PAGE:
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Disabled Mississippi Man to Cut Off Feet on Web


Thursday August 30 8:00 AM ET Disabled Mississippi Man to Cut Off Feet on Web


LUMBERTON, Miss. (Reuters) - A disabled Mississippi man said on Wednesday he was planning to amputate his feet with a homemade guillotine and broadcast the procedure live on the Internet to raise money for new prosthetic legs.

Paul Morgan, a 33-year-old student who was paralyzed below the knees after falling out of a truck in 1986, seized upon the idea after his insurance company refused to pay to have his lower legs amputated and fitted with titanium prosthetic devices.

Morgan, an avid sportsman before his accident, said the surgery and prosthetics would allow him to walk normally and resume his love of running and water sports.

Morgan needs about $150,000 to cover the cost of the prosthetics, follow-up surgery and rehabilitation. Only 20 people so far have agreed to pay $19.99 to watch the Oct. 31 broadcast on Morgan's web site, http://www.cutoffmyfeet.com.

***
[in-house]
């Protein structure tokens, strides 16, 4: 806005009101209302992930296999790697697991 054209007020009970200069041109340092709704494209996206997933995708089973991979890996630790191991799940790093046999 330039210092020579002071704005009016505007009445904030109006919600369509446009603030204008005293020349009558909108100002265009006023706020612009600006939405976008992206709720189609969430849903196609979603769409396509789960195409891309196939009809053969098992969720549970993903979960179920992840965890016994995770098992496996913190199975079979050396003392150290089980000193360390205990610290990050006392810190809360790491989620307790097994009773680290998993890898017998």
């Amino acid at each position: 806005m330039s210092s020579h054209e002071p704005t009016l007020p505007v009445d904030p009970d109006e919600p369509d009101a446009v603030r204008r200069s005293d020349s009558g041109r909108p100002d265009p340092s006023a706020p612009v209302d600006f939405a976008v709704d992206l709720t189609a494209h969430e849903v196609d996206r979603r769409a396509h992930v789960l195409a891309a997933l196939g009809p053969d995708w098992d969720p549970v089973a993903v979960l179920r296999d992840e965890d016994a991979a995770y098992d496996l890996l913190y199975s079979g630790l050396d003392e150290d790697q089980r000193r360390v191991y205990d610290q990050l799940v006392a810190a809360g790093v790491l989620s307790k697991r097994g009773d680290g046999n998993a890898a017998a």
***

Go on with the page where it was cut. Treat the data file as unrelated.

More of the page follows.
"People are still a little bit skeptical, but that should change once I have the guillotine built," said Morgan, who is building a 12- to 15-foot stainless steel device modeled on those used to chop off heads during the French Revolution.

Morgan, a resident of Lumberton, Mississippi, about 60 miles northwest of Biloxi, said the amputation would occur near his ankles and that further surgery would be required to remove the rest of his lower legs.

Conceding that most of his family was opposed to the idea, Morgan said he would use tourniquets to stem bleeding from the amputation and noted that medical personnel would be on scene in the event of an emergency.

A spokeswoman for Mississippi Attorney General Mike Moore said state officials had been in touch with Morgan's lawyer about the matter.

"We have heard about this and we have contacted his attorney because we are concerned," said Nancy East, Moore's spokeswoman.

East said the state had offered to have Morgan evaluated by a surgeon in Jackson, the state capital, if Morgan agreed not to go ahead with the amputation.

East said the Internet amputation could violate a number of state laws, including a mayhem statute and laws protecting consumers from fraud.




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